For me, it was less about getting to know the people and their roles as it was just getting back up to speed. It's been a pleasure that way to sort of reconnect and reestablish former relationships and also see what some of the differences are. There continue to be some great investments from the Cleveland Clinic on the facilities side. Things we were just talking about two years ago and have come to pass. Those are great for our community and great for our patients and great for our caregivers. There's been a lot of evolution of attitudes of what Hillcrest's role is in the health system. A lot of pride, there's a lot of great things that have happened here.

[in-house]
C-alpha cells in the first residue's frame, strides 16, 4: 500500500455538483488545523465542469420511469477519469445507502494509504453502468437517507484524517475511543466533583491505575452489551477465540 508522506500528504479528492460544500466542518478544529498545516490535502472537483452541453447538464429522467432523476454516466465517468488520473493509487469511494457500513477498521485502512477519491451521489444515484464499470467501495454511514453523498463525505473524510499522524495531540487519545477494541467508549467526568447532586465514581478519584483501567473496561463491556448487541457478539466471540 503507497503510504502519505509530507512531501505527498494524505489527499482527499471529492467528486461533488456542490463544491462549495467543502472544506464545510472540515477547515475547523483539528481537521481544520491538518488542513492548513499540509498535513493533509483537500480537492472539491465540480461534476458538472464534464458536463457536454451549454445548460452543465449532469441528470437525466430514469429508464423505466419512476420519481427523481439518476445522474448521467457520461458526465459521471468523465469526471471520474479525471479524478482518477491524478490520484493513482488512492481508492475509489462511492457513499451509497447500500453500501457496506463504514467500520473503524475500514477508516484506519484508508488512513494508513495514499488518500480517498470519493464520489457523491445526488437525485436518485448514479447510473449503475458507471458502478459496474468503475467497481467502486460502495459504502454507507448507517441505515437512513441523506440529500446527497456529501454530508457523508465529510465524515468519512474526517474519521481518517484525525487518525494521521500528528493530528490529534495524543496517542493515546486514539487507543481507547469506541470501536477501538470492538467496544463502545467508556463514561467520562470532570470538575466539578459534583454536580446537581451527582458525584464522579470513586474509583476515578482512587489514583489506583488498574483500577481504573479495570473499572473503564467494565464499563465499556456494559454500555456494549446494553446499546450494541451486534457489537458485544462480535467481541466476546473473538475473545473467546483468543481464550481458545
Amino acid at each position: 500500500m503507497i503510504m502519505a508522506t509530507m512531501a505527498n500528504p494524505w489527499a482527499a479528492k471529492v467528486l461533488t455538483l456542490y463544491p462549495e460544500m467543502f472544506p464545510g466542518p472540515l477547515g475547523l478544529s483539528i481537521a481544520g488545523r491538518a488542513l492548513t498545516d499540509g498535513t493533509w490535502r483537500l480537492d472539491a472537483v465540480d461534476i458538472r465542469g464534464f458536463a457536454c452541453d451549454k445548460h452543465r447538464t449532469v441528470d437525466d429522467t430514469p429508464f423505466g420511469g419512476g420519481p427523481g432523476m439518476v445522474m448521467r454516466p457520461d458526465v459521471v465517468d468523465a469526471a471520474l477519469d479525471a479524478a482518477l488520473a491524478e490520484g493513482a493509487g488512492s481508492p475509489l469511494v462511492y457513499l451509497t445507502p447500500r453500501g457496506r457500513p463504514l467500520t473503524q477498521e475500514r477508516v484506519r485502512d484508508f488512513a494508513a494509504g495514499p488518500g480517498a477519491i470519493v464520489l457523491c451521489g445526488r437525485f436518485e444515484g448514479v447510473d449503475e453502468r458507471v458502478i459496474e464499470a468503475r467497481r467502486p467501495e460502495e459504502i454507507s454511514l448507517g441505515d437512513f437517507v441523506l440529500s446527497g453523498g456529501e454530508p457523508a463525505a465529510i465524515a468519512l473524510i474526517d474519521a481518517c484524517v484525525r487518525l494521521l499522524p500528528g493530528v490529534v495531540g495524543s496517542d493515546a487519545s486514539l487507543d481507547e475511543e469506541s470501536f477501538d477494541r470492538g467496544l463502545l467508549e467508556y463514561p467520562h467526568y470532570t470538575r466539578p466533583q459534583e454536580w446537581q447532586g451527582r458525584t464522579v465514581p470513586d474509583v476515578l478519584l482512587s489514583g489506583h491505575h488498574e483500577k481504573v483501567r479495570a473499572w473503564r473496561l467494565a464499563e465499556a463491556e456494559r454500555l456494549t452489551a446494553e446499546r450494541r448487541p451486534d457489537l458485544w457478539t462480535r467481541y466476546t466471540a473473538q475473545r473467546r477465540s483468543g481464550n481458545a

"What are my goals? My goals are, as a clinician, I think it is fundamental to what we do that our language be the language of quality, the language of service. Those are our priorities. Those are not the things that we look to make time for, they're the bedrock of why we're here. Getting the chance to practice at Hillcrest is like getting a chance to sing or act on Broadway. It's the place that everybody that, I think, aspires to be. The place that acquires immense talent and also the place where the spotlight is. You've got to be aware that our community, our patients and, quite frankly, our organization has very high expectations of us. I welcome that."

A lot of people would assume the main campus (of Cleveland Clinic) would be like Broadway.